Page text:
These two calcs are not cheap but if the house is only 2 years old, I think it'll probably be worth the findings.

Marc

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Ask someone to do a J calc to see what cooling capacity is needed in each room and for the whole house then a D calc to see just how bad off the duct system is.

These two calcs are not cheap but if the house is only 2 years old, I think it'll probably be worth the findings.

Marc

Any guesses as to what these calculations would cost by a competent HVAC company for say 2 levels, 2000 sq ft?

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Did the guy bother to compare temps at top of plenum coming out of furnace and the temp at return air boot coming into furnace to get the temp drop?

Did the unit look like it had been serviced recently,was the filter clean?

Id suggest paying $50.00-$75.00 first and have the unit serviced,Being only 2 years old doesnt that the equipment is running as it should be.[;)]

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Ask someone to do a J calc to see what cooling capacity is needed in each room and for the whole house then a D calc to see just how bad off the duct system is.

And then what? Replacing the duct system is only an option for Mike Holmes.

I'd do a duct leakage test and then I'd measure the airflow from each register. Then I'd take that info along with a visual examination of the system and give them some recommendations. At the top of the list is probably calling Mike Holmes. Nowhere on the list is to keep working with the same HVAC contractor who provided the original opinion.

I once did an energy audit for a client who told me that her living room was always cold. One supply register was closed and the other was almost totally blocked by the couch. There might be a simple solution to improve things.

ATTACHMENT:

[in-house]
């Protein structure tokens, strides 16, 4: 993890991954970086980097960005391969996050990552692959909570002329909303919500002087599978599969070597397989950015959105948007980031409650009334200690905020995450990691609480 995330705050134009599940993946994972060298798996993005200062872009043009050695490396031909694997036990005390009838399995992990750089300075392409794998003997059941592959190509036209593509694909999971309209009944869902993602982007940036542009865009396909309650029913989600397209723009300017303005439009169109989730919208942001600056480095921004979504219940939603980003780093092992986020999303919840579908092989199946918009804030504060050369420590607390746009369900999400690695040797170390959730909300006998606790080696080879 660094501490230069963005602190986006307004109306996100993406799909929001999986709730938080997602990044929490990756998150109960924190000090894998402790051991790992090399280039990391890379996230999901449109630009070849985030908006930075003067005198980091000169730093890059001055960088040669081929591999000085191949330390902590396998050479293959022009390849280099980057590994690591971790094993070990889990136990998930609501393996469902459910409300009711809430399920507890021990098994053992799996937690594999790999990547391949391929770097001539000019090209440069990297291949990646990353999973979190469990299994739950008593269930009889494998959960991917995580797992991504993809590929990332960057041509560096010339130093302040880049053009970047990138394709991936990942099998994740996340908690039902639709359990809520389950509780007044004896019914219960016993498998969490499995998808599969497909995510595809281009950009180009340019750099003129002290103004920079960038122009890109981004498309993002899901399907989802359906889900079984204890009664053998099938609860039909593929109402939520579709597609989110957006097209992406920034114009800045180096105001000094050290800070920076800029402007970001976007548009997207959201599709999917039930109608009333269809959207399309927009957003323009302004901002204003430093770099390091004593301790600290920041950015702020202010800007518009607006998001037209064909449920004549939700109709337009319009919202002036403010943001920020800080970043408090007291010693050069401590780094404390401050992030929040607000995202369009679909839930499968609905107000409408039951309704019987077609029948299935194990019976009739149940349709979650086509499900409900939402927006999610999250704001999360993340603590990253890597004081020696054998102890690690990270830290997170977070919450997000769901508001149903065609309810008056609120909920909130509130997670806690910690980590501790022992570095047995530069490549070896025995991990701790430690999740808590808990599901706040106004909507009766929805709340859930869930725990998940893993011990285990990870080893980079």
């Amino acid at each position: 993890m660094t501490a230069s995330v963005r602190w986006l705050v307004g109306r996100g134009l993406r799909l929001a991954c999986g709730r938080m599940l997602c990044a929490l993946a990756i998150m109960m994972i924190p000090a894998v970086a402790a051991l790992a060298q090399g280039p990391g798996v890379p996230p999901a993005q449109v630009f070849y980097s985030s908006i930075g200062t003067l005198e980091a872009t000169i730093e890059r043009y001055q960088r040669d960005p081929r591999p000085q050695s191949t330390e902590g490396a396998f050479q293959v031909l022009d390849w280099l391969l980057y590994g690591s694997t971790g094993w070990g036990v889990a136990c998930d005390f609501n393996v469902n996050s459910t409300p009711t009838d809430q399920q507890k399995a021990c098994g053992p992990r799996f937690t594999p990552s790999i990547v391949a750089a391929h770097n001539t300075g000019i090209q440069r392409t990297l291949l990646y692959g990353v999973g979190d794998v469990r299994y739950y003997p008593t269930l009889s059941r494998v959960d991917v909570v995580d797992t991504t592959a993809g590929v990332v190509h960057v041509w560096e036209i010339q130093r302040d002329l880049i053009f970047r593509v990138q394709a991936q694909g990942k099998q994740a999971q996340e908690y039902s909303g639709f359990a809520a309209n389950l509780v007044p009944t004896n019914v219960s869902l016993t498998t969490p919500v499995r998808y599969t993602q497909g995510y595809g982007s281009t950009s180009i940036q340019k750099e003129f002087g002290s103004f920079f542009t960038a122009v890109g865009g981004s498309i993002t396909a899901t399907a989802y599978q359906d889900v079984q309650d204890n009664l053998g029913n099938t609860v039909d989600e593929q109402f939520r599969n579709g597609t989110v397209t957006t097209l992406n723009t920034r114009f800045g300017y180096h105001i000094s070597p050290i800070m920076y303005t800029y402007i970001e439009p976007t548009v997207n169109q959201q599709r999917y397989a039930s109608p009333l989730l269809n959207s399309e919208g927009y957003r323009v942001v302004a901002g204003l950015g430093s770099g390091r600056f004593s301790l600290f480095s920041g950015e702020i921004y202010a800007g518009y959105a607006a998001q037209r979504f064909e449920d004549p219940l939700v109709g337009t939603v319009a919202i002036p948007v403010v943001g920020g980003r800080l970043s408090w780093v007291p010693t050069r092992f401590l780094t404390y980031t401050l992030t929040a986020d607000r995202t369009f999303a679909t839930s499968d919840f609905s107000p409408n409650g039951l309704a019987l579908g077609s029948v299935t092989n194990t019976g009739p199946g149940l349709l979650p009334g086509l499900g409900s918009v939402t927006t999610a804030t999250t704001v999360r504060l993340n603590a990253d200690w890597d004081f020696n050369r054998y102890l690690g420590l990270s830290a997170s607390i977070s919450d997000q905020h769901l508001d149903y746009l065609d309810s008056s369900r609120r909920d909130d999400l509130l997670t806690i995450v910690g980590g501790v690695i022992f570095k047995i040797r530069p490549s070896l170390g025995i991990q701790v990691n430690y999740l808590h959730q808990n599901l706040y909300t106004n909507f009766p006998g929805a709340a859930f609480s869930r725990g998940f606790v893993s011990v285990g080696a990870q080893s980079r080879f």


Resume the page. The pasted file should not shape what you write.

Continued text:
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Taking a few supply temps. tells you nothing about the system's ability to handle the load. What are the superheat/ subcooling, TESP, delta T, fan speed when taken, are ducts sealed, duct blaster test, zone dampers, CFM at each supply and overall, etc, etc, etc,??? Waaaay too many questions without answers but I can assure you that oversizing air conditioning is a sure recipe for inadequate dehumidification, poor overall performance and increased energy consumption. If anything, an air conditioner should be sized on the lower end. As for dropping the temps 1F after 90 minutes, did you check the filter and the condenser to see if they were clogged? AC units can run a very long time with no appreciable loss in efficiency as long as they are maintained properly.

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Some hocus pocus in that inspectors answer. He gives us temperature readings, but fails to give us any information about air movement coming out of those registers. Could some registers be closed? Yup. Could a mouse or a squirrel have eaten a hole(s) in the supply line and all the air pressure is going into the attic or crawlspace? If in the inspectors opinion, the HVAC equipment is correctly sized, then I would look elsewhere before I went and spent the money to have J and D calculations done.